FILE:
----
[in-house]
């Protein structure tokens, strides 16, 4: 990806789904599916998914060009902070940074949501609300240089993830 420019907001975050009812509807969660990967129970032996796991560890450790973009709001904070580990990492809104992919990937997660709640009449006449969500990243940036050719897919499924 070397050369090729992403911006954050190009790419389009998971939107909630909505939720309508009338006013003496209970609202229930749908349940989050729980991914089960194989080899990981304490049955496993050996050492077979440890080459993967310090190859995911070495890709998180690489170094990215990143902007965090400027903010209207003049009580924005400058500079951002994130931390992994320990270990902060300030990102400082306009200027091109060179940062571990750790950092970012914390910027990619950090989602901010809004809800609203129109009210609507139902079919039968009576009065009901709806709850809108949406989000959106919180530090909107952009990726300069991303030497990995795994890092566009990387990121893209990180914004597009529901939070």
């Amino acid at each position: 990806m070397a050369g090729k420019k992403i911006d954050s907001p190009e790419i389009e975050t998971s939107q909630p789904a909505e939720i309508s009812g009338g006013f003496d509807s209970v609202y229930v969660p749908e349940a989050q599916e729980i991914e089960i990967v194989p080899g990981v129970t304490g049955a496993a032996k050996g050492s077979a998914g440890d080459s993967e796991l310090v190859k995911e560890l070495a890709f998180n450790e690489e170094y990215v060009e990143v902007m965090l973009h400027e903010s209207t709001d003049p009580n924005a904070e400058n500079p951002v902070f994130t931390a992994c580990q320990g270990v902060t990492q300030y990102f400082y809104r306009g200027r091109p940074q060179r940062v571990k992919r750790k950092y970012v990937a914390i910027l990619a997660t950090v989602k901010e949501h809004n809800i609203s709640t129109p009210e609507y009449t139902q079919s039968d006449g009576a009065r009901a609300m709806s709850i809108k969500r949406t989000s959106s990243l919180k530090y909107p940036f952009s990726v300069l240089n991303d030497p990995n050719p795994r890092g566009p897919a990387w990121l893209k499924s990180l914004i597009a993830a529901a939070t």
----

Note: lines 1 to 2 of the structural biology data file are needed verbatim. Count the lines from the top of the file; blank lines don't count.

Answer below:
[in-house]
């Protein structure tokens, strides 16, 4: 990806789904599916998914060009902070940074949501609300240089993830 420019907001975050009812509807969660990967129970032996796991560890450790973009709001904070580990990492809104992919990937997660709640009449006449969500990243940036050719897919499924 070397050369090729992403911006954050190009790419389009998971939107909630909505939720309508009338006013003496209970609202229930749908349940989050729980991914089960194989080899990981304490049955496993050996050492077979440890080459993967310090190859995911070495890709998180690489170094990215990143902007965090400027903010209207003049009580924005400058500079951002994130931390992994320990270990902060300030990102400082306009200027091109060179940062571990750790950092970012914390910027990619950090989602901010809004809800609203129109009210609507139902079919039968009576009065009901709806709850809108949406989000959106919180530090909107952009990726300069991303030497990995795994890092566009990387990121893209990180914004597009529901939070």